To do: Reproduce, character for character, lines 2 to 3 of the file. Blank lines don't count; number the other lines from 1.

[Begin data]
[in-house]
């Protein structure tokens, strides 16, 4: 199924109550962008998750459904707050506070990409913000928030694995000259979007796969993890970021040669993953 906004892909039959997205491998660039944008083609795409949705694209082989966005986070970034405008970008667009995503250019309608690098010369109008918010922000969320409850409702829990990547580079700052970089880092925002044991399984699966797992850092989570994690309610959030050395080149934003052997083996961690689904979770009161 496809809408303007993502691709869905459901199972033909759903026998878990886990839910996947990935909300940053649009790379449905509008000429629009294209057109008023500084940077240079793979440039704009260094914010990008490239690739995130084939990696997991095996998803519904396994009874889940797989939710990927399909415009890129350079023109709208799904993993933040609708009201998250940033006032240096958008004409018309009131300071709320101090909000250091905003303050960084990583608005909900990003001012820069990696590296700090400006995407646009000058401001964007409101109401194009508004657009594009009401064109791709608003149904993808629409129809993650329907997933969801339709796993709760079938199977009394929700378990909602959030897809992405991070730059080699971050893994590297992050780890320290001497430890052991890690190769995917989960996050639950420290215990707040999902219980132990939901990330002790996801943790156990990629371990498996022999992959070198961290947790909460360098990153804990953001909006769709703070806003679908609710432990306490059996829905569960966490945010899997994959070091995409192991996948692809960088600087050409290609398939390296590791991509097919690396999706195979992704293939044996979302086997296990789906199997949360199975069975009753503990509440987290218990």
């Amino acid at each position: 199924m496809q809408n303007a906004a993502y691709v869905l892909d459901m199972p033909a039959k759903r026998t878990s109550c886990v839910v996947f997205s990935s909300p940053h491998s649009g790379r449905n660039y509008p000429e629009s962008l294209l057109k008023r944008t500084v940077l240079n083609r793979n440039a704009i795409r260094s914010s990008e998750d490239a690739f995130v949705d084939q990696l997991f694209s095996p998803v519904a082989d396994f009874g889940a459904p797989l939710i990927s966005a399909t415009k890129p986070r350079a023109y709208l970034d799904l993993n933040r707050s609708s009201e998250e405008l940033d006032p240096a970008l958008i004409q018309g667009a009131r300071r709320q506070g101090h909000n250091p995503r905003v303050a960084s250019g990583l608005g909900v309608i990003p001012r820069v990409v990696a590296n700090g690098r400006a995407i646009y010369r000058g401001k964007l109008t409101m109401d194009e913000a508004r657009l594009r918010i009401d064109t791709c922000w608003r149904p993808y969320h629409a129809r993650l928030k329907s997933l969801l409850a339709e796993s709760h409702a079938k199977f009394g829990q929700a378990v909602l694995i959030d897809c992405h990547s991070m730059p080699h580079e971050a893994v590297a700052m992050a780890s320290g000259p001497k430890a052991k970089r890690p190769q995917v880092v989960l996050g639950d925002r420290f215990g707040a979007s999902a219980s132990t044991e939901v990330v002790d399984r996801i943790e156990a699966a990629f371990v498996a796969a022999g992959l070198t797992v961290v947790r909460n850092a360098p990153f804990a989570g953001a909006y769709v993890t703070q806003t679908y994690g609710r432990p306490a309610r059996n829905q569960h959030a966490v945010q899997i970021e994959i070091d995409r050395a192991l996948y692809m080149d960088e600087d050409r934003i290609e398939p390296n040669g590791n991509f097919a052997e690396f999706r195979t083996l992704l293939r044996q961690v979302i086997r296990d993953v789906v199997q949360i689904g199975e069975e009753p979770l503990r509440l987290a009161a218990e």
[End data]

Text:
């Protein structure tokens, strides 16, 4: 199924109550962008998750459904707050506070990409913000928030694995000259979007796969993890970021040669993953 906004892909039959997205491998660039944008083609795409949705694209082989966005986070970034405008970008667009995503250019309608690098010369109008918010922000969320409850409702829990990547580079700052970089880092925002044991399984699966797992850092989570994690309610959030050395080149934003052997083996961690689904979770009161 496809809408303007993502691709869905459901199972033909759903026998878990886990839910996947990935909300940053649009790379449905509008000429629009294209057109008023500084940077240079793979440039704009260094914010990008490239690739995130084939990696997991095996998803519904396994009874889940797989939710990927399909415009890129350079023109709208799904993993933040609708009201998250940033006032240096958008004409018309009131300071709320101090909000250091905003303050960084990583608005909900990003001012820069990696590296700090400006995407646009000058401001964007409101109401194009508004657009594009009401064109791709608003149904993808629409129809993650329907997933969801339709796993709760079938199977009394929700378990909602959030897809992405991070730059080699971050893994590297992050780890320290001497430890052991890690190769995917989960996050639950420290215990707040999902219980132990939901990330002790996801943790156990990629371990498996022999992959070198961290947790909460360098990153804990953001909006769709703070806003679908609710432990306490059996829905569960966490945010899997994959070091995409192991996948692809960088600087050409290609398939390296590791991509097919690396999706195979992704293939044996979302086997296990789906199997949360199975069975009753503990509440987290218990």
């Amino acid at each position: 199924m496809q809408n303007a906004a993502y691709v869905l892909d459901m199972p033909a039959k759903r026998t878990s109550c886990v839910v996947f997205s990935s909300p940053h491998s649009g790379r449905n660039y509008p000429e629009s962008l294209l057109k008023r944008t500084v940077l240079n083609r793979n440039a704009i795409r260094s914010s990008e998750d490239a690739f995130v949705d084939q990696l997991f694209s095996p998803v519904a082989d396994f009874g889940a459904p797989l939710i990927s966005a399909t415009k890129p986070r350079a023109y709208l970034d799904l993993n933040r707050s609708s009201e998250e405008l940033d006032p240096a970008l958008i004409q018309g667009a009131r300071r709320q506070g101090h909000n250091p995503r905003v303050a960084s250019g990583l608005g909900v309608i990003p001012r820069v990409v990696a590296n700090g690098r400006a995407i646009y010369r000058g401001k964007l109008t409101m109401d194009e913000a508004r657009l594009r918010i009401d064109t791709c922000w608003r149904p993808y969320h629409a129809r993650l928030k329907s997933l969801l409850a339709e796993s709760h409702a079938k199977f009394g829990q929700a378990v909602l694995i959030d897809c992405h990547s991070m730059p080699h580079e971050a893994v590297a700052m992050a780890s320290g000259p001497k430890a052991k970089r890690p190769q995917v880092v989960l996050g639950d925002r420290f215990g707040a979007s999902a219980s132990t044991e939901v990330v002790d399984r996801i943790e156990a699966a990629f371990v498996a796969a022999g992959l070198t797992v961290v947790r909460n850092a360098p990153f804990a989570g953001a909006y769709v993890t703070q806003t679908y994690g609710r432990p306490a309610r059996n829905q569960h959030a966490v945010q899997i970021e994959i070091d995409r050395a192991l996948y692809m080149d960088e600087d050409r934003i290609e398939p390296n040669g590791n991509f097919a052997e690396f999706r195979t083996l992704l293939r044996q961690v979302i086997r296990d993953v789906v199997q949360i689904g199975e069975e009753p979770l503990r509440l987290a009161a218990e």